The laws empowering the Treasury to issue bonds and the CB, as agents, to sell them to the market are based on similar expectations of prudence. It is debatable whether, in this instance, such expectations have been met. At a minimum, the request for a deeper, independent investigation seems quite reasonable.
The three-man committee report
The report of the three-man committee was finally tabled in Parliament on 19 May – one month after it was submitted to the Prime Minister and, coincidentally, six days after the SC’s determination. Although it uses diplomatic language it reveals many facts and provides background information to justify its recommendations for deeper investigation of the CB, PT and Bank of Ceylon.
The Committee has thanked a respected, retired Deputy Governor, W.A. Wijewardena, for assistance with ‘technical aspects’, but they have clearly not fully utilised his services to comprehend the mechanisms used by the CB to manage market interest rates when issuing government securities. Wijewardena was reported to have subsequently disassociated himself from the findings of the Committee.
Much is made about the use of ‘private placements’ as opposed to ‘auctions’, with the former made out to be a surreptitious, sinister process. In reality, private placements have been used by the CB for many years due to the country’s specific economic circumstances.
The fundamental driver for the use of private placements is the persistence of national budget deficits. They compel the Treasury to borrow large and growing sums of money, mainly via the issue of short-term Treasury Bills (up to 12 months) and Treasury Bonds. The CB has to ensure that interest rates stay reasonably low (to reduce interest cost to the government) but higher than the inflation rate in order to control inflation and encourage savings. These two factors pull in opposite directions and the CB has to play a delicate balancing role.
The demand for funds by the government has consistently been greater than the surplus funds available from the private sector (including banks) and, therefore, so-called ‘captive sources’, institutions controlled by the government including the EPF and ETF, are pressured into picking up the slack. Most of the ‘private’ placements are taken up by these institutions and not by ‘cronies’. Furthermore, the private placements are executed via the accredited primary dealers so it’s not clear why the report states that they are “erratic and has no rationale”.
There are arguments for and against the CB interfering with free market forces but with a chronic mismatch between demand and supply in a relatively illiquid market, a sensible compromise is perhaps required. A hands-off approach would lead to erratic, unstable financial markets unless political leaders can be persuaded to act rationally in economic matters, and that would take us into the realm of psychology rather than economics.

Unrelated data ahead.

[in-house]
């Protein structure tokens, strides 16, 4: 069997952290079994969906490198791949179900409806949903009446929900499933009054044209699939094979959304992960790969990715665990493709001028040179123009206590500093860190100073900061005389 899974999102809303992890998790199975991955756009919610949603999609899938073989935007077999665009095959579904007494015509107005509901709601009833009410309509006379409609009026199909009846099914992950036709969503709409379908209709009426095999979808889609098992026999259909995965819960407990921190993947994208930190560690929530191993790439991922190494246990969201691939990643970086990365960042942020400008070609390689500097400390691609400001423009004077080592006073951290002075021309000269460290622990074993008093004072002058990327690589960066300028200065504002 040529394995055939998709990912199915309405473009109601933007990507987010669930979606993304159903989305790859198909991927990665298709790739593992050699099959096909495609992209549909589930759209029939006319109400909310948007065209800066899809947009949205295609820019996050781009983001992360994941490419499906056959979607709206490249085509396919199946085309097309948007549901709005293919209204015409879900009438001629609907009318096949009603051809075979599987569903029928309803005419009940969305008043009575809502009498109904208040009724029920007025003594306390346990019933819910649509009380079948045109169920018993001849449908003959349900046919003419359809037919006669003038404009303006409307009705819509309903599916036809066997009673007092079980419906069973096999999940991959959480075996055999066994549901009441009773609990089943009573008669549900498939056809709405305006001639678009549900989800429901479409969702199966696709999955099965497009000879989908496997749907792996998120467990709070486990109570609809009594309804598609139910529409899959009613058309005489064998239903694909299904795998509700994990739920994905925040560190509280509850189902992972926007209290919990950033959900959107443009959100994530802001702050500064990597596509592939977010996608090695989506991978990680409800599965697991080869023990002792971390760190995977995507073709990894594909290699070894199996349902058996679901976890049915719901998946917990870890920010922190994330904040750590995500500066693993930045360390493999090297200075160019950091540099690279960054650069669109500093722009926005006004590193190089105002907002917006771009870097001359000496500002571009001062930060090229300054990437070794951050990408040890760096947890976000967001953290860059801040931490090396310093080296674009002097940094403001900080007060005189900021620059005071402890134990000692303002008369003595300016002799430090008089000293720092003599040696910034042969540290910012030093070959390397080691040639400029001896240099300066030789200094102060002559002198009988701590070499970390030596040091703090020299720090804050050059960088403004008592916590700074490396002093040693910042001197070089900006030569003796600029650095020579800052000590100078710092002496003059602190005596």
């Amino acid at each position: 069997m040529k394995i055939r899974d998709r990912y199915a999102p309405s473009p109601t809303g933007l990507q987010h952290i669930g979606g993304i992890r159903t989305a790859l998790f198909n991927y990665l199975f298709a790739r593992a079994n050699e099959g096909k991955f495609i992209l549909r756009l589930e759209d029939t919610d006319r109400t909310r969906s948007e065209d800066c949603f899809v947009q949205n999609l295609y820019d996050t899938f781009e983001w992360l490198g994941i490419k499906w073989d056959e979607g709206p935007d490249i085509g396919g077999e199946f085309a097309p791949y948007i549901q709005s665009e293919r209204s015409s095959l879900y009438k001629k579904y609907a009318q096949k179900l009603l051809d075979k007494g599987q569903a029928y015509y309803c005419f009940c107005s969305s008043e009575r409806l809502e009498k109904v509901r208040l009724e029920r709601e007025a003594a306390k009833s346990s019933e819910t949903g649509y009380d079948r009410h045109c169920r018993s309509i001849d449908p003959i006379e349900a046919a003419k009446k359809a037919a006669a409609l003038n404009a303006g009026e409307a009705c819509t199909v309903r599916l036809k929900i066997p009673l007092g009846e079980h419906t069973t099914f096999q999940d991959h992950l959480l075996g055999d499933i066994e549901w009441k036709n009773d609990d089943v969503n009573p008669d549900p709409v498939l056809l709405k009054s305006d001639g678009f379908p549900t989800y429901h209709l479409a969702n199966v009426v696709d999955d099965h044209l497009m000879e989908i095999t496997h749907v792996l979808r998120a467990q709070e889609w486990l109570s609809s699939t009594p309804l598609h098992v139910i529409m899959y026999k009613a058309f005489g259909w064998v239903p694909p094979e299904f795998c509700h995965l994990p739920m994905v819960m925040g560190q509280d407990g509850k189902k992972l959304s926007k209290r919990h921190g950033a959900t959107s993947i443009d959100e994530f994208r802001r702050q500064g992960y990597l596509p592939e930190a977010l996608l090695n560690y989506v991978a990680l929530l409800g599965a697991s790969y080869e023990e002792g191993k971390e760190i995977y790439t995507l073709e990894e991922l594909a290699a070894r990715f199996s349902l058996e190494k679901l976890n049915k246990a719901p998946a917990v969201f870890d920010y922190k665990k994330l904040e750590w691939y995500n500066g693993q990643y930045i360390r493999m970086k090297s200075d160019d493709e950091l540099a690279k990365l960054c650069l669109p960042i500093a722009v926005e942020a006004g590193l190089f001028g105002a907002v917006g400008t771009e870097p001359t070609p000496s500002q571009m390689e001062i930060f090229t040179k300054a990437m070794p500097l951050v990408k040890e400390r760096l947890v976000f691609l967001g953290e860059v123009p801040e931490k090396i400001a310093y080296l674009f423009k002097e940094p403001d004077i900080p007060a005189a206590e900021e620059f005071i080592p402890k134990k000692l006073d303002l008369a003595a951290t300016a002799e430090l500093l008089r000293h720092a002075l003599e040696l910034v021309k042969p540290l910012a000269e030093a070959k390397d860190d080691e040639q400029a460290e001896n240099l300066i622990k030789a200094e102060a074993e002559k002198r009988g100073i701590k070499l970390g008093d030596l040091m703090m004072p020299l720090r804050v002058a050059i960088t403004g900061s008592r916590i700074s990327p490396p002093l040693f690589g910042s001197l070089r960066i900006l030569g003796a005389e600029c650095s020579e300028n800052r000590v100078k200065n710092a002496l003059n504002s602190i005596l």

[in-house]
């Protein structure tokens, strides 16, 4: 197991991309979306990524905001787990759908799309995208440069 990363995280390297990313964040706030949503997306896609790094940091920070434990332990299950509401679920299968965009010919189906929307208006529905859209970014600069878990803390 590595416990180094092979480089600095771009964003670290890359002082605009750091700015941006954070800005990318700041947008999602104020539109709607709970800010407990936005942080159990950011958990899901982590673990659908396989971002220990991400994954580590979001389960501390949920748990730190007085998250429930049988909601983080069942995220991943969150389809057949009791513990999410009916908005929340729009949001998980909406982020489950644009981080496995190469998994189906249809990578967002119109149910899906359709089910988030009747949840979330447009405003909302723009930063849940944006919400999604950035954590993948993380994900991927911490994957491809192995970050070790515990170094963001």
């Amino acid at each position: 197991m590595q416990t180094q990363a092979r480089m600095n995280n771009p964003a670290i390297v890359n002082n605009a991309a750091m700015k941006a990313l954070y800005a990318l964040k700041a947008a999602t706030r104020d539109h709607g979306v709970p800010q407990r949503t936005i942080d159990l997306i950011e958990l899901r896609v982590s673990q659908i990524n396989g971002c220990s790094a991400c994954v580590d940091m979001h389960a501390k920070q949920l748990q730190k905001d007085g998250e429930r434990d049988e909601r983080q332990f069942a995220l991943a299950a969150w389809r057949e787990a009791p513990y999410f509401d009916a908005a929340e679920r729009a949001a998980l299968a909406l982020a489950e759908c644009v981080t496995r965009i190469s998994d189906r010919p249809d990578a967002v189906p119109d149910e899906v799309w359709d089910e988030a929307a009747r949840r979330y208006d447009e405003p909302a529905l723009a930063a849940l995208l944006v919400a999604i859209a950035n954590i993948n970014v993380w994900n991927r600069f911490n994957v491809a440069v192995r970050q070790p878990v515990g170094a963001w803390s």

According to the report, the Governor “believes that the market should determine the interest rates and was not agreeable with the artificial depression of interest rates from September 2014 up until the elections. So his instructions to the staff of CBSL have been to ensure that they move towards a market based system to raise funds and the price determined to pay for that funding is market driven”. This is not borne out in practice though, and for the reasons mentioned above.
Another crucial aspect that the report glosses over is the cost of borrowing. In the past, whenever a private (or direct) placement was done, the interest rate paid was fixed close to the corresponding auction rate and the prevailing market rate. Thus the increase in the amount of securities issued did not unduly distort the market interest rate structure (i.e. the yield curve).
However, in the case of the bonds issued on 27 February, the yields accommodated spanned from 9.35% pa to 12.5% pa (over 300 basis points), which is quite surreal, especially for a long tenor such as 30 years. Shortly thereafter, market interest rates settled at lower levels highlighting the absurdities inherent in this particular auction.
The report contains a cryptic passage: Answering the reason to go for a 30-year bond, he (the Governor) said the monetary board and the PDD decided to start with the longest tenure bond and work backwards. He explained that if you start at a shorter end, the interest rate will shoot up due to the duration of the curve and market will start building up the interest rates”. One wonders whether the 30-year rate zooming off is preferable to a short-term rate ‘shooting up’.
According to the report, three senior CB officials have said that there is no ‘loss’ to the government “given the fact that market conditions vary with regard to the Treasury Bonds depending on various factors and the volume of funds raised”. Their logic is hard to fathom.